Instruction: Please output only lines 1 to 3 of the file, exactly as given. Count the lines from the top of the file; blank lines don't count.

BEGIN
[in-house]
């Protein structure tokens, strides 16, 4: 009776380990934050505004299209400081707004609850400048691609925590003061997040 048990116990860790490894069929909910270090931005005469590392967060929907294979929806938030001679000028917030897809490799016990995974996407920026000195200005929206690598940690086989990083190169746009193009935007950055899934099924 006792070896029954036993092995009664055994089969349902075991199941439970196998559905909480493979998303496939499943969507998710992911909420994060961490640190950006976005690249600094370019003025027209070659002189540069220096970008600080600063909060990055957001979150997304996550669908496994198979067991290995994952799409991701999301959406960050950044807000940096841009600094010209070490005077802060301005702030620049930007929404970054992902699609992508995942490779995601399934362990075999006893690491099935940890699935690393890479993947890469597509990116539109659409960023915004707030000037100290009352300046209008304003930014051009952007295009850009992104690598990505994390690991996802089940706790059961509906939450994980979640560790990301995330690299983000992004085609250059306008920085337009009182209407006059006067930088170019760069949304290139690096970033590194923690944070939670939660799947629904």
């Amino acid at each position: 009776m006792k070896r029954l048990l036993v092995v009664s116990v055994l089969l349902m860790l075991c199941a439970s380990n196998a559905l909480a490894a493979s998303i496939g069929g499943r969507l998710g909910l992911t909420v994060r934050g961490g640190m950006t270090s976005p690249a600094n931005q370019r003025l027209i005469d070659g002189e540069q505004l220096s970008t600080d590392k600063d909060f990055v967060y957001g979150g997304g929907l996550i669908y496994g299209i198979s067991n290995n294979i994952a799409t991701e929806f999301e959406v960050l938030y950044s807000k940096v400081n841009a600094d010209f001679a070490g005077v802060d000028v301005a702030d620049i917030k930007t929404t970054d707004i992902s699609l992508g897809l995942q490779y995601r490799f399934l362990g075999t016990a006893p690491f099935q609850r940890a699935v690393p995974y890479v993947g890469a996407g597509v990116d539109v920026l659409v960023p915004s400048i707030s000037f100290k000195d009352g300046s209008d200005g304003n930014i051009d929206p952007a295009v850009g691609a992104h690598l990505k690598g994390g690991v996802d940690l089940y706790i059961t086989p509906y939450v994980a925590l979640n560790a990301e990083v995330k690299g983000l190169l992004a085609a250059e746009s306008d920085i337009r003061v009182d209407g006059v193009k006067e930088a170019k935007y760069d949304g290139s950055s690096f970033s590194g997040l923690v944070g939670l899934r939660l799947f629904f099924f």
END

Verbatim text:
[in-house]
């Protein structure tokens, strides 16, 4: 009776380990934050505004299209400081707004609850400048691609925590003061997040 048990116990860790490894069929909910270090931005005469590392967060929907294979929806938030001679000028917030897809490799016990995974996407920026000195200005929206690598940690086989990083190169746009193009935007950055899934099924 006792070896029954036993092995009664055994089969349902075991199941439970196998559905909480493979998303496939499943969507998710992911909420994060961490640190950006976005690249600094370019003025027209070659002189540069220096970008600080600063909060990055957001979150997304996550669908496994198979067991290995994952799409991701999301959406960050950044807000940096841009600094010209070490005077802060301005702030620049930007929404970054992902699609992508995942490779995601399934362990075999006893690491099935940890699935690393890479993947890469597509990116539109659409960023915004707030000037100290009352300046209008304003930014051009952007295009850009992104690598990505994390690991996802089940706790059961509906939450994980979640560790990301995330690299983000992004085609250059306008920085337009009182209407006059006067930088170019760069949304290139690096970033590194923690944070939670939660799947629904």
């Amino acid at each position: 009776m006792k070896r029954l048990l036993v092995v009664s116990v055994l089969l349902m860790l075991c199941a439970s380990n196998a559905l909480a490894a493979s998303i496939g069929g499943r969507l998710g909910l992911t909420v994060r934050g961490g640190m950006t270090s976005p690249a600094n931005q370019r003025l027209i005469d070659g002189e540069q505004l220096s970008t600080d590392k600063d909060f990055v967060y957001g979150g997304g929907l996550i669908y496994g299209i198979s067991n290995n294979i994952a799409t991701e929806f999301e959406v960050l938030y950044s807000k940096v400081n841009a600094d010209f001679a070490g005077v802060d000028v301005a702030d620049i917030k930007t929404t970054d707004i992902s699609l992508g897809l995942q490779y995601r490799f399934l362990g075999t016990a006893p690491f099935q609850r940890a699935v690393p995974y890479v993947g890469a996407g597509v990116d539109v920026l659409v960023p915004s400048i707030s000037f100290k000195d009352g300046s209008d200005g304003n930014i051009d929206p952007a295009v850009g691609a992104h690598l990505k690598g994390g690991v996802d940690l089940y706790i059961t086989p509906y939450v994980a925590l979640n560790a990301e990083v995330k690299g983000l190169l992004a085609a250059e746009s306008d920085i337009r003061v009182d209407g006059v193009k006067e930088a170019k935007y760069d949304g290139s950055s690096f970033s590194g997040l923690v944070g939670l899934r939660l799947f629904f099924f």